It's done - The first AleutBio thesis has been submitted!
as you know, we have several students supporting us in the AleutBio project, such as student assistants for sorting work or bachelor’s and master’s students who are working on their own projects with us, actively contributing to our current research and providing support. This allows us to work together as a team on various projects – together, we achieve more! One of these dedicated students is Laura Spies…
Laura had contacted Angelika last year (before the AleutBio expedition) and inquired about the possibility of writing her bachelor’s thesis in Marine Zoology with us. After the expedition, Laura contributed to the identification of isopods, where she quickly identified a new species and developed a fascination for these small creatures. Over the past three months, as part of her bachelor’s thesis, she described and illustrated this species. She has now submitted her work to the Goethe University Frankfurt, describing a species of the asellid family “Mesosignidae” (deep-sea stars), thus completing the first thesis in the AleutBio project!
These small isopods do not possess eyes (one of the reasons it is believed that this isopod family has evolved in the deep sea) and are sometimes quite spiky, with long lateral projections that make them resemble stars. Mesosignidae can be found from the Arctic to the Antarctic, spanning the globe, with a depth range of 1016 to 7954 meters. In our material, Mesosignidae were found on the northern and southern slopes as well as in the Aleutian Trench, with a depth range of 4220 to 6503 meters. All in all, this is extremely interesting! The relatively large depth distribution and the distribution across the trench raise the question of whether these are truly the same species. Isopods are organisms that engage in brood care, hence they do not have free-swimming larval stages, and Mesosignidae are also poor swimmers, which greatly limits their dispersal ability. Apart from the AleutBio material, we have comparison material from the Kuril-Kamchatka Trench available that morphologically resembles the newly described species. In the future, we will genetically test whether we have found the same species in the Kuril-Kamchatka Trench and the various locations around the Aleutian Trench. Previous studies on other non-swimming isopod families in the Kuril-Kamchatka Trench have shown that trenches often acts as a barrier to distribution. We will keep you updated!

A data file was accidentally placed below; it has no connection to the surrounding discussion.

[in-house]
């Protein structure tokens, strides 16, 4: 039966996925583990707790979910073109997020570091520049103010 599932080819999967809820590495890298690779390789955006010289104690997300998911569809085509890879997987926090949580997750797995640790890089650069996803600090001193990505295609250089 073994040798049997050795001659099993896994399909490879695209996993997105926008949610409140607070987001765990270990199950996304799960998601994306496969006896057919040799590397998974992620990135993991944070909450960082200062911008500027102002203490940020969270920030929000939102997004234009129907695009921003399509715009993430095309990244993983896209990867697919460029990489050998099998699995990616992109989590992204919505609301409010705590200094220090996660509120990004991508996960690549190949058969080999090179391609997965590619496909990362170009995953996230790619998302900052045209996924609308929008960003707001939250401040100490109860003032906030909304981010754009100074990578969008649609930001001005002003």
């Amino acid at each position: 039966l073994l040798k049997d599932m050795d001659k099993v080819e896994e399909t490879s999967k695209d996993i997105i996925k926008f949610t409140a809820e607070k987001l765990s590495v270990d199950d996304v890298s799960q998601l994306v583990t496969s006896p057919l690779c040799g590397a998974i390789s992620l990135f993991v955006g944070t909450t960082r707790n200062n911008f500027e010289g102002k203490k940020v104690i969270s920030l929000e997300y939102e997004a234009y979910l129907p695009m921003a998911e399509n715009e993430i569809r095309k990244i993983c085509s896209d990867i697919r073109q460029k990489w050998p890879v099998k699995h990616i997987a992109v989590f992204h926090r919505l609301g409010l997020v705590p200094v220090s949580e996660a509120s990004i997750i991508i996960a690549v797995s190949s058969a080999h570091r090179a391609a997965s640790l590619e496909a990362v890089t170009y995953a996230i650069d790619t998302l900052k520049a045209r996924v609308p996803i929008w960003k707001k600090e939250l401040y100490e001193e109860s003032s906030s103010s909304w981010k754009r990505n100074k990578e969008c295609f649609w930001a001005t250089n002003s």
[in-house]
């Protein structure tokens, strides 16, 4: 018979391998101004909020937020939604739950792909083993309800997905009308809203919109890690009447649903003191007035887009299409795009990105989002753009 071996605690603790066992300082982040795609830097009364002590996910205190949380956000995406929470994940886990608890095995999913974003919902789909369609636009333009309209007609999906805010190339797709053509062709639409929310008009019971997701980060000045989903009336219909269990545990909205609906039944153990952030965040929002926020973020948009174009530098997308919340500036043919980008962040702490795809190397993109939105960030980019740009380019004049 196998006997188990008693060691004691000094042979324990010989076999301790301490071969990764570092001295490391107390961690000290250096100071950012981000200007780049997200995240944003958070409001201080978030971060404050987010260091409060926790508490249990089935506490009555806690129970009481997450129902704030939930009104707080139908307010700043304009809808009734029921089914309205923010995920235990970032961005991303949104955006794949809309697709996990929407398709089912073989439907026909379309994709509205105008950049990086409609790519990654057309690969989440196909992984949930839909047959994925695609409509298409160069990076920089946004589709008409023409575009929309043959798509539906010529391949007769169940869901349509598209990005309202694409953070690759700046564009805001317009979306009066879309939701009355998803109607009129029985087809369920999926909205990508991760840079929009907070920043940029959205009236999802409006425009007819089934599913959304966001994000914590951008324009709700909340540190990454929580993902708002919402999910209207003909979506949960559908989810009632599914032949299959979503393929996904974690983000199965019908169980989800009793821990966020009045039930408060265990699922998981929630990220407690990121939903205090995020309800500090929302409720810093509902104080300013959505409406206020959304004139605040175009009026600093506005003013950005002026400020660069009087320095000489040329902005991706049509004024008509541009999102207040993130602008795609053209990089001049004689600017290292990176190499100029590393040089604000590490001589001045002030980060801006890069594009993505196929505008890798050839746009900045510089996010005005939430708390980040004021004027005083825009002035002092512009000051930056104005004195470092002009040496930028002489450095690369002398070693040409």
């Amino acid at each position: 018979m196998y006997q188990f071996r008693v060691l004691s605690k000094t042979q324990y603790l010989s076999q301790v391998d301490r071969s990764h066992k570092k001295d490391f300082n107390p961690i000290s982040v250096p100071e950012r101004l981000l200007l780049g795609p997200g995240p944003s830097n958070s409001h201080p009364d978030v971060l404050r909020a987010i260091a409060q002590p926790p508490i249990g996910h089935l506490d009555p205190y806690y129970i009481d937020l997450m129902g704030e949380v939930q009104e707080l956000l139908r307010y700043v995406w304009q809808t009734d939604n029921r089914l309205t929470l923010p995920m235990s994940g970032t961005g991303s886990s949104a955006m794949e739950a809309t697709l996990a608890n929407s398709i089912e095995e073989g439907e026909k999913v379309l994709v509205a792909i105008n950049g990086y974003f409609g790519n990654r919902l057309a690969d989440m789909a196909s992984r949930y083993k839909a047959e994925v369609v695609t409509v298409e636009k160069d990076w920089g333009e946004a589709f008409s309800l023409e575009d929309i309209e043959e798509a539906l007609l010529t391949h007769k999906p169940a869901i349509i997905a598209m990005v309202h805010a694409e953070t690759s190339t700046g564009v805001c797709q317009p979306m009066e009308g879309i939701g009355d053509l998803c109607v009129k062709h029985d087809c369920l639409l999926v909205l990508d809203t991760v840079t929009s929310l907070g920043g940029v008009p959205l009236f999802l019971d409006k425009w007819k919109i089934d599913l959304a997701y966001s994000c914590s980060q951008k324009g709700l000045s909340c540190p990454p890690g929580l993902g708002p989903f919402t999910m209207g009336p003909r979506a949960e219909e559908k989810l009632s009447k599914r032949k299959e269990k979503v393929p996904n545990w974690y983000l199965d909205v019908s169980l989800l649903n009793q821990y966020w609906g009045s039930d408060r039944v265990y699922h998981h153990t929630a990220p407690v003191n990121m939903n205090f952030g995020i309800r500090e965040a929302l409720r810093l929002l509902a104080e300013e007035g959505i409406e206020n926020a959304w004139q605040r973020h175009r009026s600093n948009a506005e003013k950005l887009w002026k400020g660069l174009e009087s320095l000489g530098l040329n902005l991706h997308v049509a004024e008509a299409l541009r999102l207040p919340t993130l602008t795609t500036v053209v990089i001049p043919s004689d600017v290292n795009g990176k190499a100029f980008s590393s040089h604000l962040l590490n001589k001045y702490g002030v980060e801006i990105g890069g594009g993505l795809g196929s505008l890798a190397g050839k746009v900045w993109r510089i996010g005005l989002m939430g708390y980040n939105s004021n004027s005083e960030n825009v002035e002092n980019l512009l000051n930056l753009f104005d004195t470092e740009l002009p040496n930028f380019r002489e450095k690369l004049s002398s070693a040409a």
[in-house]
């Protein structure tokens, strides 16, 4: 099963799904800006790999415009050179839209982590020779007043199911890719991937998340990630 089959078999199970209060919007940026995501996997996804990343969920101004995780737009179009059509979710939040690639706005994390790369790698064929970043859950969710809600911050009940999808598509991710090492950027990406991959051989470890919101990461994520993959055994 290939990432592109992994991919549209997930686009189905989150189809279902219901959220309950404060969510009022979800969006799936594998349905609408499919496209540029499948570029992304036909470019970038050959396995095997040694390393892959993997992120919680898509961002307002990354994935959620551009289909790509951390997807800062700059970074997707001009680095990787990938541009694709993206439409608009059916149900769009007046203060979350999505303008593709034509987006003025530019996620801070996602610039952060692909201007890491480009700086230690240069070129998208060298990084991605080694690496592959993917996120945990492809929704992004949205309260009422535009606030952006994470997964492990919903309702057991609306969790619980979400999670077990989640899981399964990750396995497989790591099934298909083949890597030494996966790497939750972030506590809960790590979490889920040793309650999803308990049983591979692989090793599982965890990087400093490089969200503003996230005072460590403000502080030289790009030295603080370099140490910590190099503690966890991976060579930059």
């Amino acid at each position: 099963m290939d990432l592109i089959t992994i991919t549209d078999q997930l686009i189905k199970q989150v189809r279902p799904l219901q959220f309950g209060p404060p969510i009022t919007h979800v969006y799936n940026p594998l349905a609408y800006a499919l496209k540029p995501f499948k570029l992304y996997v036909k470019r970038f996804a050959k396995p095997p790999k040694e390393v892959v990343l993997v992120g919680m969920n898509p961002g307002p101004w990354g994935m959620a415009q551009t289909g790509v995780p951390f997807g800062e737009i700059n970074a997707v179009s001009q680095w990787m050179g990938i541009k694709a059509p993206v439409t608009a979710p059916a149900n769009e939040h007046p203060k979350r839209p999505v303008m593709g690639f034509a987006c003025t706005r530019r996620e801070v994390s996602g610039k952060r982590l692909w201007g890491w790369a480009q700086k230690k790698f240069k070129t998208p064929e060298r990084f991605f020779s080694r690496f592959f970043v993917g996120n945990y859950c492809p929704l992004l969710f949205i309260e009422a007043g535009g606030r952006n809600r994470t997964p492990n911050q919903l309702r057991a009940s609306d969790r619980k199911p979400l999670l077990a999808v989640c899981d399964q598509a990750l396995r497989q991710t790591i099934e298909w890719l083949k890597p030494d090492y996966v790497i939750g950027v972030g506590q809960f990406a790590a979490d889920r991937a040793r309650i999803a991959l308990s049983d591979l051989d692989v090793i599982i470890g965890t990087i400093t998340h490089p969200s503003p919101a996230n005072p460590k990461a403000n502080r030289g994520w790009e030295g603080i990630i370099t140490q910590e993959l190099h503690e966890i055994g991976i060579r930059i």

In the coming months, Laura will also be employed as a student assistant to support us in illustrating further new species. Stay tuned, we have much more to show you!
Greetings from Frankfurt,
Andreas, Steffi, Davide, and Angelika